As a student you are likely to be juggling many different study and life responsibilities. At times the multitude of things to do may feel overwhelming. Did you know that your thoughts can either add to the stress, or help you feel more resilient?
Scientific studies have shown that the way we think about what is happening in our lives makes a difference to how we cope and our wellbeing.
For example, thinking from an optimistic stand point (e.g. saying to yourself, “This is tough now, it will get better in time”) can help us cope with tough times and bounce back from them.
An important study of more than 30,000 people in the UK highlighted two thinking styles that were unhelpful. Firstly, a style called ‘ruminating’ where people dwell on, or worry over and over about things, and secondly a style of ‘self-blaming’ where people turn against themselves when things go wrong. These styles of thinking are likely to ramp up the negative consequences of other stress factors (like loneliness or low income). The good news is that there are ways you can manage your mindset when things are difficult, so you can reduce at least some of the negative impact of such stresses on your health and well-being.
How do you do this?
Psychologist Sara Tai from the University of Manchester in the UK has described one effective strategy as:
The first step is starting to build your awareness of what you are thinking. If you are finding this difficult, try tapping into changes in how you feel (e.g. from calm to anxious), as this often indicates a change in thinking. When you notice a change in your behaviour (e.g. eating more, avoiding people) this can be another good indicator that there has been a change in your thinking.
Once you are aware of what you are thinking this provides the opportunity to ask yourself if this thinking is helpful – that is, is your thinking helping you cope, or perhaps how you are feeling is affecting what you are thinking (feeling tired and therefore thinking critical things about yourself, for example)?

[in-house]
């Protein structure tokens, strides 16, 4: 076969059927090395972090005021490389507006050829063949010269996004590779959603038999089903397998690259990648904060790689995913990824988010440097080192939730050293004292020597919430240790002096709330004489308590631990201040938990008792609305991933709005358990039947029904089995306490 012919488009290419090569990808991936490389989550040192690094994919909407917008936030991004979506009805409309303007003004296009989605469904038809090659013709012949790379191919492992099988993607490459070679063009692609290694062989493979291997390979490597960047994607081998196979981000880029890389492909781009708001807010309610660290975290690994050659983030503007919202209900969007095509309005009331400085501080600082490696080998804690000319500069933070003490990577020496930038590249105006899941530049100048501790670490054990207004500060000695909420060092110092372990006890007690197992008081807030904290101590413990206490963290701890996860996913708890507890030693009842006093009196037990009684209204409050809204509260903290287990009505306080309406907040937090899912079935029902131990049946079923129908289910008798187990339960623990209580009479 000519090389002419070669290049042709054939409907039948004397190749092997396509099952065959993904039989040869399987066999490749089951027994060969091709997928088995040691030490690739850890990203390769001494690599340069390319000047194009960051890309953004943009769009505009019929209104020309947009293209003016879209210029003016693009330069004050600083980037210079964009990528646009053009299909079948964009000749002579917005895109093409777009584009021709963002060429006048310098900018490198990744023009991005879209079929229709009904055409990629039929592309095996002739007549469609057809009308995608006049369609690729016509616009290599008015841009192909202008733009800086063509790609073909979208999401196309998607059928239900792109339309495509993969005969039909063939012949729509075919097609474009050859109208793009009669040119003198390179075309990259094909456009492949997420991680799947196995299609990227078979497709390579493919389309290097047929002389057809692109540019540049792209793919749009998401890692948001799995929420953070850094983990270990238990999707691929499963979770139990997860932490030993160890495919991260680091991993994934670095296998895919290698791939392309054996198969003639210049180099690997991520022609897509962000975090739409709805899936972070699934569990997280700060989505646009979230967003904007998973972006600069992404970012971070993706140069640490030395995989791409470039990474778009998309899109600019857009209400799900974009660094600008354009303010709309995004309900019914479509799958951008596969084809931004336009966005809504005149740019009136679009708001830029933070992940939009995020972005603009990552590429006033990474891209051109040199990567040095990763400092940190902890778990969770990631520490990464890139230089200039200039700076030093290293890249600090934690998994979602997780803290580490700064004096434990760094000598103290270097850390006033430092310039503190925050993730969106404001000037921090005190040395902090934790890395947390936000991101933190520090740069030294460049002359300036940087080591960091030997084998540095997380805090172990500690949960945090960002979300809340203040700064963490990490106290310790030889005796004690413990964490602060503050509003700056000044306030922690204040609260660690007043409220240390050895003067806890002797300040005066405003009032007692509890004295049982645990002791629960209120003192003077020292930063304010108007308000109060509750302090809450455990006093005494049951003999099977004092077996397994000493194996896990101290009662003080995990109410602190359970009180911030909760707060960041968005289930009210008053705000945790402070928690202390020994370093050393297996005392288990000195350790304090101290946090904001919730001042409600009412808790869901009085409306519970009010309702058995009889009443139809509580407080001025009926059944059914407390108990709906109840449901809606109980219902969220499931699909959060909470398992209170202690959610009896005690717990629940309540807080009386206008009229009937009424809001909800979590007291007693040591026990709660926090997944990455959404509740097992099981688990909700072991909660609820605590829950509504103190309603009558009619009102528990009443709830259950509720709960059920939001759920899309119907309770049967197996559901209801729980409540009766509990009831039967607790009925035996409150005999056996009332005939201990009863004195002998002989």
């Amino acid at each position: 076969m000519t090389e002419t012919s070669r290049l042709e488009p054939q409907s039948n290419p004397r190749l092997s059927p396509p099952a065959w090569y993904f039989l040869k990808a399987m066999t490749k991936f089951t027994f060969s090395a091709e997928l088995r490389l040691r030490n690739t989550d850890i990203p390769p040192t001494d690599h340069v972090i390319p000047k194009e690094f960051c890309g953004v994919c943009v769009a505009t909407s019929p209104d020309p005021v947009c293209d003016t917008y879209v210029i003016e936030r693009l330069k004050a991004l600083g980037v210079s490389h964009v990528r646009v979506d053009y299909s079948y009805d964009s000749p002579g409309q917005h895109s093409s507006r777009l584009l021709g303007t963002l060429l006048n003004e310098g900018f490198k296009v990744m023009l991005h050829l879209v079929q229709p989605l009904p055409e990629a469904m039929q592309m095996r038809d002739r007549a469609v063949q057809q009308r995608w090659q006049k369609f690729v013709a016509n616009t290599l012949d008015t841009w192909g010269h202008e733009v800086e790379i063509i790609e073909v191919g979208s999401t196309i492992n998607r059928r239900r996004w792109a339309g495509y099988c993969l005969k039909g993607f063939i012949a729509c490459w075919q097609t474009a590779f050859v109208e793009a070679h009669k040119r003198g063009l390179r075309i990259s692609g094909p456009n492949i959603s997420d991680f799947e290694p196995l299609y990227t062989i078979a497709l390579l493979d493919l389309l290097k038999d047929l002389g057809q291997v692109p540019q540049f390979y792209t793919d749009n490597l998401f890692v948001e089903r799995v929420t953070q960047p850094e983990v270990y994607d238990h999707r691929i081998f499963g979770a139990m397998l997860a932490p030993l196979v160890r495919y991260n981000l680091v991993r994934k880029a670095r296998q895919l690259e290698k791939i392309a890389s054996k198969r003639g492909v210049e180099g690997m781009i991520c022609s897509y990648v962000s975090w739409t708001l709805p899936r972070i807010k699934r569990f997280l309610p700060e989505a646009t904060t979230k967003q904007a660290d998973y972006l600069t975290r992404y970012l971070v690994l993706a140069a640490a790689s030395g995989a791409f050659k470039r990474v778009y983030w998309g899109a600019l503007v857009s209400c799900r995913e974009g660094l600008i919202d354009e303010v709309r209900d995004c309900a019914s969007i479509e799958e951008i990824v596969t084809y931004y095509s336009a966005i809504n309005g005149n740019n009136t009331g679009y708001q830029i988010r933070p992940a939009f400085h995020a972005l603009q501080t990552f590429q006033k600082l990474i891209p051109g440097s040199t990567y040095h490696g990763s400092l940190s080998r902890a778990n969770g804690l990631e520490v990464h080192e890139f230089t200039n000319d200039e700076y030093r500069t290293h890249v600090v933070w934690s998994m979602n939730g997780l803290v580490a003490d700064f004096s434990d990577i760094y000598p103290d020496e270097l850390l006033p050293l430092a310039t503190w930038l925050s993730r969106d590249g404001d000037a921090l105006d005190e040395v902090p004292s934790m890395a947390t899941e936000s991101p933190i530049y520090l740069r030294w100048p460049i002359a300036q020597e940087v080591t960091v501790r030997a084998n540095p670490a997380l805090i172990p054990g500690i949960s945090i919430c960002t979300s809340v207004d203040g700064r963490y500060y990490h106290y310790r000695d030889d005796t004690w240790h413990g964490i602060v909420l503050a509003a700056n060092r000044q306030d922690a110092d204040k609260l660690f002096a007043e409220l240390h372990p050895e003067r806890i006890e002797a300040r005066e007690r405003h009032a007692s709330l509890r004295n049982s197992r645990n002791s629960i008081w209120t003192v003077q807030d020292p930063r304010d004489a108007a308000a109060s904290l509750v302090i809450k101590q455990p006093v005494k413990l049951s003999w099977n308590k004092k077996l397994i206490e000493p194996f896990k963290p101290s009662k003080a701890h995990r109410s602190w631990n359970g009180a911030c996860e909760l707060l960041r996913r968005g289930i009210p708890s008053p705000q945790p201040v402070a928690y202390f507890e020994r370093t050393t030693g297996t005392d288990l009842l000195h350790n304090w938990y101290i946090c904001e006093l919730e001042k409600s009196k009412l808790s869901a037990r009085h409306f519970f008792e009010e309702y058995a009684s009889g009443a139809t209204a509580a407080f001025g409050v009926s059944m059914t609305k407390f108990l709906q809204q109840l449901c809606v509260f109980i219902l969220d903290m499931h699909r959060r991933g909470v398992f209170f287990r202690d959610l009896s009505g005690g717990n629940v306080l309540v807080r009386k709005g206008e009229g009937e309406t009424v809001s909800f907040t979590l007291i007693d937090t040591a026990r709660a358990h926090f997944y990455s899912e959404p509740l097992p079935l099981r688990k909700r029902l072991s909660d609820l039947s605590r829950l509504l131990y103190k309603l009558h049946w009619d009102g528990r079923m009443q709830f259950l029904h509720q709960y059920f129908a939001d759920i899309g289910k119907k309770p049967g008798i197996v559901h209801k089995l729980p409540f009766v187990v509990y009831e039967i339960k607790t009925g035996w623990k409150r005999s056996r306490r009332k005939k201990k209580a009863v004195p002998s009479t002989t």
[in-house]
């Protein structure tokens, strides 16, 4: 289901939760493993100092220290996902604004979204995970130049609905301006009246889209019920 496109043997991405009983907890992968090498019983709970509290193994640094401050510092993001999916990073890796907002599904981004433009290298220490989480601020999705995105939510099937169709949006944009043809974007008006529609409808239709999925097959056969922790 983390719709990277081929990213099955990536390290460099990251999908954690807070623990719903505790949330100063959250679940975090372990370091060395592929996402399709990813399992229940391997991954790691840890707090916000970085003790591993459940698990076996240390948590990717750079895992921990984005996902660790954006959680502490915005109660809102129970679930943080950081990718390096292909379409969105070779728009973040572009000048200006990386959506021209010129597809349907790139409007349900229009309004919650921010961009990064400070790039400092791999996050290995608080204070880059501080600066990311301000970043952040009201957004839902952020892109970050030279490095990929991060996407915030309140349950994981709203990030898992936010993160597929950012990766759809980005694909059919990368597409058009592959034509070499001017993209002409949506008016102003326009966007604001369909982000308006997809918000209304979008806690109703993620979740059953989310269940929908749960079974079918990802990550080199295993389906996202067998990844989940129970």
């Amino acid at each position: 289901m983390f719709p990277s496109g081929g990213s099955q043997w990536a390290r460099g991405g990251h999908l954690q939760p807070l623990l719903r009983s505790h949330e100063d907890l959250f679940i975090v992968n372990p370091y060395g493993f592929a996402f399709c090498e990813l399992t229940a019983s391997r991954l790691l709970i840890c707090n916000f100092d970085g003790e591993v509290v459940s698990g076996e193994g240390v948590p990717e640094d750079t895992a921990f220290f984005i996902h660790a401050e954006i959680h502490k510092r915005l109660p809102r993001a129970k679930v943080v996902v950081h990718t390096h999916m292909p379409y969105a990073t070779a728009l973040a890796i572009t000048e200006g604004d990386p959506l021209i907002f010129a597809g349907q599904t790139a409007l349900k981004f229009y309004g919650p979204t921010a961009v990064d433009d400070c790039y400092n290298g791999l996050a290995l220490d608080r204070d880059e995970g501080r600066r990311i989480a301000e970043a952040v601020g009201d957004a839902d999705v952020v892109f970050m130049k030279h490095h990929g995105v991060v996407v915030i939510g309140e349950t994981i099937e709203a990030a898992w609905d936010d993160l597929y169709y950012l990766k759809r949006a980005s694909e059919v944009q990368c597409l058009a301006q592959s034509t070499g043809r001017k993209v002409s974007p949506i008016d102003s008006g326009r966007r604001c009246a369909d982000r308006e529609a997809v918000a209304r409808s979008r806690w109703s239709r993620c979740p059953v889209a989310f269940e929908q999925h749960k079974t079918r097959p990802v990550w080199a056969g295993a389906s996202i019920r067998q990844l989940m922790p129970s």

Finally, if what you are thinking is not helping you cope, what else can you tell yourself that acknowledges the difficult situation, AND, is kinder towards yourself as well as acknowledges your ability to cope in this situation. Have you noticed that we are usually kinder to other’s than ourselves? If you are having difficulty coming up with something more helpful, ask yourself what you would say to your best ‘mate’ in this situation?
Another strategy is to use mindfulness.
S.T.O.P is a basic strategy that can help with the the stresses and activities of daily life. Instead of
being on autopilot and letting your thoughts ramp up the stress, this four-step mental checklist
can become a quick way of taking a brief break and interrupting that unhelpful cycle.
STOP is an acronym that stands for:
Whatever you’re doing, press the pause button on your thoughts and actions.
Take a few deep breaths. Focus on the sensations of your breathing. This helps reconnect you with the present moment and creates a buffer between your thoughts and your actions.
Notice what is happening. What is happening inside you, and outside of you? Where has your mind gone?
What do you feel? What are you doing?
Body: What physical sensations are you aware of (touch, sight, hearing, taste, smell)?
Emotions: What are you feeling right now?
Mind: What assumptions are you making about your feelings?
What is the story you’re telling yourself about why you are having them?
Continue doing what you are doing. Or don’t: use the information gained during this check-in to change course. Whatever you do, do it mindfully.